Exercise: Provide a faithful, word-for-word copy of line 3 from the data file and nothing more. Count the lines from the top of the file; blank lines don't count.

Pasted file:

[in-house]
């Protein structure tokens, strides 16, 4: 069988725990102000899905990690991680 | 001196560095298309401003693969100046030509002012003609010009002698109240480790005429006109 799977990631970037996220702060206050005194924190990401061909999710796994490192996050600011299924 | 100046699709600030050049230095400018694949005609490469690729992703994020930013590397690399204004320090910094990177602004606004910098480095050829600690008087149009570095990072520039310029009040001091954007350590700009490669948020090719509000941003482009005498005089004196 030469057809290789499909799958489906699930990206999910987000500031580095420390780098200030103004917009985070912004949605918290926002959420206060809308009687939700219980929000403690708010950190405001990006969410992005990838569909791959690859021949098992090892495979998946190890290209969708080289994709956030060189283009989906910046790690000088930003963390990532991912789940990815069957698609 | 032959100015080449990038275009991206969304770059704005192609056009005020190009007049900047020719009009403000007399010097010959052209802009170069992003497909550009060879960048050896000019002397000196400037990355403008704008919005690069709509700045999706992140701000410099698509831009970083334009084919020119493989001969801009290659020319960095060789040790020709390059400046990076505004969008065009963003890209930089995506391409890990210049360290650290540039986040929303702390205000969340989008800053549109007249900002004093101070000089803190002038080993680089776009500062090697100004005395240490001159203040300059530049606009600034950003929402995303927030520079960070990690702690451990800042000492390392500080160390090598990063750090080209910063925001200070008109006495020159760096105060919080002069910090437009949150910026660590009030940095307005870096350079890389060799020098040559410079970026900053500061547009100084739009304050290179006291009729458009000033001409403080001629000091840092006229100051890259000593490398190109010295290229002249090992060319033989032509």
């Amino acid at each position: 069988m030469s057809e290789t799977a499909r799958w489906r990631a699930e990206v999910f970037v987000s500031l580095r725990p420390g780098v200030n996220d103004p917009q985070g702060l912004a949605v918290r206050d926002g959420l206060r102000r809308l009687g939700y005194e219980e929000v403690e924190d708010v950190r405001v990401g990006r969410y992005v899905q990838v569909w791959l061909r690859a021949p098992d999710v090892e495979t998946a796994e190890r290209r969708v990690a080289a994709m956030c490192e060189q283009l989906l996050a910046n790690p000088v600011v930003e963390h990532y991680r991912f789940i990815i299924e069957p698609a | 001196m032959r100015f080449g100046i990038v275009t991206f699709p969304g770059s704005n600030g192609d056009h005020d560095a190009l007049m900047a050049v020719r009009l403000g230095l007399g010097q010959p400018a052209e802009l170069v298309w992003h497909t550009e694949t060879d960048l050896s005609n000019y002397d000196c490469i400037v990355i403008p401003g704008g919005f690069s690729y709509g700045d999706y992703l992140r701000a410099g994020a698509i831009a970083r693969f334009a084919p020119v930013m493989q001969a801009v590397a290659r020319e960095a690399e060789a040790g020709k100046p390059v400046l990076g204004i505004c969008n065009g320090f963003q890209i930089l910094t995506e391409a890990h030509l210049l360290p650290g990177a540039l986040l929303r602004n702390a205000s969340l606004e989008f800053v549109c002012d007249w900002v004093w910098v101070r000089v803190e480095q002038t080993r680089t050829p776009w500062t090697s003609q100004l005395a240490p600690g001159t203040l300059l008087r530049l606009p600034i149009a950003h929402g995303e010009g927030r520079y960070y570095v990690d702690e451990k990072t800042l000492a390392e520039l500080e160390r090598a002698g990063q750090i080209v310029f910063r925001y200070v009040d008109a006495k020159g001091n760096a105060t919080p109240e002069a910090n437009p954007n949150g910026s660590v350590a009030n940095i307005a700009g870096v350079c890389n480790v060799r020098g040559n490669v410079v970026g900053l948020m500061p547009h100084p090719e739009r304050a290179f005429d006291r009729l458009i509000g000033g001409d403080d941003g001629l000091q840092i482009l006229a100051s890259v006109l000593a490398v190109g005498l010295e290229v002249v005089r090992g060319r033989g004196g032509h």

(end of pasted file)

């Amino acid at each position: 069988m030469s057809e290789t799977a499909r799958w489906r990631a699930e990206v999910f970037v987000s500031l580095r725990p420390g780098v200030n996220d103004p917009q985070g702060l912004a949605v918290r206050d926002g959420l206060r102000r809308l009687g939700y005194e219980e929000v403690e924190d708010v950190r405001v990401g990006r969410y992005v899905q990838v569909w791959l061909r690859a021949p098992d999710v090892e495979t998946a796994e190890r290209r969708v990690a080289a994709m956030c490192e060189q283009l989906l996050a910046n790690p000088v600011v930003e963390h990532y991680r991912f789940i990815i299924e069957p698609a | 001196m032959r100015f080449g100046i990038v275009t991206f699709p969304g770059s704005n600030g192609d056009h005020d560095a190009l007049m900047a050049v020719r009009l403000g230095l007399g010097q010959p400018a052209e802009l170069v298309w992003h497909t550009e694949t060879d960048l050896s005609n000019y002397d000196c490469i400037v990355i403008p401003g704008g919005f690069s690729y709509g700045d999706y992703l992140r701000a410099g994020a698509i831009a970083r693969f334009a084919p020119v930013m493989q001969a801009v590397a290659r020319e960095a690399e060789a040790g020709k100046p390059v400046l990076g204004i505004c969008n065009g320090f963003q890209i930089l910094t995506e391409a890990h030509l210049l360290p650290g990177a540039l986040l929303r602004n702390a205000s969340l606004e989008f800053v549109c002012d007249w900002v004093w910098v101070r000089v803190e480095q002038t080993r680089t050829p776009w500062t090697s003609q100004l005395a240490p600690g001159t203040l300059l008087r530049l606009p600034i149009a950003h929402g995303e010009g927030r520079y960070y570095v990690d702690e451990k990072t800042l000492a390392e520039l500080e160390r090598a002698g990063q750090i080209v310029f910063r925001y200070v009040d008109a006495k020159g001091n760096a105060t919080p109240e002069a910090n437009p954007n949150g910026s660590v350590a009030n940095i307005a700009g870096v350079c890389n480790v060799r020098g040559n490669v410079v970026g900053l948020m500061p547009h100084p090719e739009r304050a290179f005429d006291r009729l458009i509000g000033g001409d403080d941003g001629l000091q840092i482009l006229a100051s890259v006109l000593a490398v190109g005498l010295e290229v002249v005089r090992g060319r033989g004196g032509h």